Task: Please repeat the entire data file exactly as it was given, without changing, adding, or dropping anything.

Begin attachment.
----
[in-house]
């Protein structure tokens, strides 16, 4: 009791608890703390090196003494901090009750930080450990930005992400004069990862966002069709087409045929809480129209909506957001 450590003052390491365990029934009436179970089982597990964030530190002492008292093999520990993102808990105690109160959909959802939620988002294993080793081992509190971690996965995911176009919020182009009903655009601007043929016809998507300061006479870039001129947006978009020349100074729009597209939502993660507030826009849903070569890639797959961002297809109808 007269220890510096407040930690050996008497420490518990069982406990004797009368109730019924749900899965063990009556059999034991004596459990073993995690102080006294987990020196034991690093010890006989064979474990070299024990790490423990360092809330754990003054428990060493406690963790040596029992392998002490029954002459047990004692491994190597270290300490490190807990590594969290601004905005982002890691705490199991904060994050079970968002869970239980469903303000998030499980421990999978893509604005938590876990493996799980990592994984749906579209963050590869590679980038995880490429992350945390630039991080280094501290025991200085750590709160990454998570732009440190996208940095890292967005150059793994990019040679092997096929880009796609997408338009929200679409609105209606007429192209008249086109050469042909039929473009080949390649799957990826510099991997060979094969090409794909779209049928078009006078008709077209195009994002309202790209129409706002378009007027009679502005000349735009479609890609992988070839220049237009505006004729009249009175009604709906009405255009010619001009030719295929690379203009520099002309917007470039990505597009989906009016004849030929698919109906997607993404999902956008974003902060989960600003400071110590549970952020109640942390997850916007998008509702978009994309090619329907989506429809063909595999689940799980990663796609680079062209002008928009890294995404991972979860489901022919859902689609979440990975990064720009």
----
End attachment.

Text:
[in-house]
């Protein structure tokens, strides 16, 4: 009791608890703390090196003494901090009750930080450990930005992400004069990862966002069709087409045929809480129209909506957001 450590003052390491365990029934009436179970089982597990964030530190002492008292093999520990993102808990105690109160959909959802939620988002294993080793081992509190971690996965995911176009919020182009009903655009601007043929016809998507300061006479870039001129947006978009020349100074729009597209939502993660507030826009849903070569890639797959961002297809109808 007269220890510096407040930690050996008497420490518990069982406990004797009368109730019924749900899965063990009556059999034991004596459990073993995690102080006294987990020196034991690093010890006989064979474990070299024990790490423990360092809330754990003054428990060493406690963790040596029992392998002490029954002459047990004692491994190597270290300490490190807990590594969290601004905005982002890691705490199991904060994050079970968002869970239980469903303000998030499980421990999978893509604005938590876990493996799980990592994984749906579209963050590869590679980038995880490429992350945390630039991080280094501290025991200085750590709160990454998570732009440190996208940095890292967005150059793994990019040679092997096929880009796609997408338009929200679409609105209606007429192209008249086109050469042909039929473009080949390649799957990826510099991997060979094969090409794909779209049928078009006078008709077209195009994002309202790209129409706002378009007027009679502005000349735009479609890609992988070839220049237009505006004729009249009175009604709906009405255009010619001009030719295929690379203009520099002309917007470039990505597009989906009016004849030929698919109906997607993404999902956008974003902060989960600003400071110590549970952020109640942390997850916007998008509702978009994309090619329907989506429809063909595999689940799980990663796609680079062209002008928009890294995404991972979860489901022919859902689609979440990975990064720009």